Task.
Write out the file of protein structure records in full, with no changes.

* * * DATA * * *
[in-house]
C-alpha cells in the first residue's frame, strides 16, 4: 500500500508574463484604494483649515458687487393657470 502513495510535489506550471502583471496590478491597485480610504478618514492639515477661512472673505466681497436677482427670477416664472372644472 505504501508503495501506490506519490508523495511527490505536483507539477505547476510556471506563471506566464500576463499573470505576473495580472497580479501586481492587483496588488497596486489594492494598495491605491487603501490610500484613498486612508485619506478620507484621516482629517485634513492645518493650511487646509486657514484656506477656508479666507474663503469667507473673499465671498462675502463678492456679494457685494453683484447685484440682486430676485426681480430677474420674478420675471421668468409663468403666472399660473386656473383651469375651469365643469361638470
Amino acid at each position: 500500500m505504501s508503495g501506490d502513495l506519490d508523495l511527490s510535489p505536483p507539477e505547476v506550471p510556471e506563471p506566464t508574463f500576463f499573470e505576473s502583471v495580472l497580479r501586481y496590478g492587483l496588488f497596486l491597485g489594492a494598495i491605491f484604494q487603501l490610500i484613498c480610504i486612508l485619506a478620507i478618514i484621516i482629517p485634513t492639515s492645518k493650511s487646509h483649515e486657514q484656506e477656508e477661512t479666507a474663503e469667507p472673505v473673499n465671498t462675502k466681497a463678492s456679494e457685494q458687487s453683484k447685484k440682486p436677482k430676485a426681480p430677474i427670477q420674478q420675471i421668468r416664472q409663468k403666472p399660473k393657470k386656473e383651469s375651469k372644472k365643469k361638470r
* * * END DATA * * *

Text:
[in-house]
C-alpha cells in the first residue's frame, strides 16, 4: 500500500508574463484604494483649515458687487393657470 502513495510535489506550471502583471496590478491597485480610504478618514492639515477661512472673505466681497436677482427670477416664472372644472 505504501508503495501506490506519490508523495511527490505536483507539477505547476510556471506563471506566464500576463499573470505576473495580472497580479501586481492587483496588488497596486489594492494598495491605491487603501490610500484613498486612508485619506478620507484621516482629517485634513492645518493650511487646509486657514484656506477656508479666507474663503469667507473673499465671498462675502463678492456679494457685494453683484447685484440682486430676485426681480430677474420674478420675471421668468409663468403666472399660473386656473383651469375651469365643469361638470
Amino acid at each position: 500500500m505504501s508503495g501506490d502513495l506519490d508523495l511527490s510535489p505536483p507539477e505547476v506550471p510556471e506563471p506566464t508574463f500576463f499573470e505576473s502583471v495580472l497580479r501586481y496590478g492587483l496588488f497596486l491597485g489594492a494598495i491605491f484604494q487603501l490610500i484613498c480610504i486612508l485619506a478620507i478618514i484621516i482629517p485634513t492639515s492645518k493650511s487646509h483649515e486657514q484656506e477656508e477661512t479666507a474663503e469667507p472673505v473673499n465671498t462675502k466681497a463678492s456679494e457685494q458687487s453683484k447685484k440682486p436677482k430676485a426681480p430677474i427670477q420674478q420675471i421668468r416664472q409663468k403666472p399660473k393657470k386656473e383651469s375651469k372644472k365643469k361638470r